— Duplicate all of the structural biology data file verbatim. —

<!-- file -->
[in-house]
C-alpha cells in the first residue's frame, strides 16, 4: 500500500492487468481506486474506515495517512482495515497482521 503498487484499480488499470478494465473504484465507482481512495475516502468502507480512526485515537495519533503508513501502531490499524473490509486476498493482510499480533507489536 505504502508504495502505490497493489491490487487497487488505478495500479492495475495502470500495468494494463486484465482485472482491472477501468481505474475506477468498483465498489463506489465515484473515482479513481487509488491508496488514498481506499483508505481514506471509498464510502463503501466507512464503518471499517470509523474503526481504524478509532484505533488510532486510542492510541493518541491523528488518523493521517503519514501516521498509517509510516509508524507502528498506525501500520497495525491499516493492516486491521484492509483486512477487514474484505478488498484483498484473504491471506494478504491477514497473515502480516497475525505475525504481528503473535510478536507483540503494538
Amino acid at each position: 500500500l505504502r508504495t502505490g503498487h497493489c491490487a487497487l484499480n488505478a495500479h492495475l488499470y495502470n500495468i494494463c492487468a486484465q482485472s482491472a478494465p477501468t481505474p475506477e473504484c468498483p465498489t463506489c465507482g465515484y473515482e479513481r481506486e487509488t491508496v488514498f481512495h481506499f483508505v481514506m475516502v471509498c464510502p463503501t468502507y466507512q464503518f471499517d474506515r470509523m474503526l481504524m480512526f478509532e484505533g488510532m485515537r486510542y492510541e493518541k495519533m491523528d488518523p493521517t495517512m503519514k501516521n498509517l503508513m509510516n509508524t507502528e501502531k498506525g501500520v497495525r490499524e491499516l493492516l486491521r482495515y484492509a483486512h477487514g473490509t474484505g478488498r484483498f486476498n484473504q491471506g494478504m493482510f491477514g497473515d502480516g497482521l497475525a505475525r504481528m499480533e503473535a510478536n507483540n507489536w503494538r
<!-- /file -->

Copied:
[in-house]
C-alpha cells in the first residue's frame, strides 16, 4: 500500500492487468481506486474506515495517512482495515497482521 503498487484499480488499470478494465473504484465507482481512495475516502468502507480512526485515537495519533503508513501502531490499524473490509486476498493482510499480533507489536 505504502508504495502505490497493489491490487487497487488505478495500479492495475495502470500495468494494463486484465482485472482491472477501468481505474475506477468498483465498489463506489465515484473515482479513481487509488491508496488514498481506499483508505481514506471509498464510502463503501466507512464503518471499517470509523474503526481504524478509532484505533488510532486510542492510541493518541491523528488518523493521517503519514501516521498509517509510516509508524507502528498506525501500520497495525491499516493492516486491521484492509483486512477487514474484505478488498484483498484473504491471506494478504491477514497473515502480516497475525505475525504481528503473535510478536507483540503494538
Amino acid at each position: 500500500l505504502r508504495t502505490g503498487h497493489c491490487a487497487l484499480n488505478a495500479h492495475l488499470y495502470n500495468i494494463c492487468a486484465q482485472s482491472a478494465p477501468t481505474p475506477e473504484c468498483p465498489t463506489c465507482g465515484y473515482e479513481r481506486e487509488t491508496v488514498f481512495h481506499f483508505v481514506m475516502v471509498c464510502p463503501t468502507y466507512q464503518f471499517d474506515r470509523m474503526l481504524m480512526f478509532e484505533g488510532m485515537r486510542y492510541e493518541k495519533m491523528d488518523p493521517t495517512m503519514k501516521n498509517l503508513m509510516n509508524t507502528e501502531k498506525g501500520v497495525r490499524e491499516l493492516l486491521r482495515y484492509a483486512h477487514g473490509t474484505g478488498r484483498f486476498n484473504q491471506g494478504m493482510f491477514g497473515d502480516g497482521l497475525a505475525r504481528m499480533e503473535a510478536n507483540n507489536w503494538r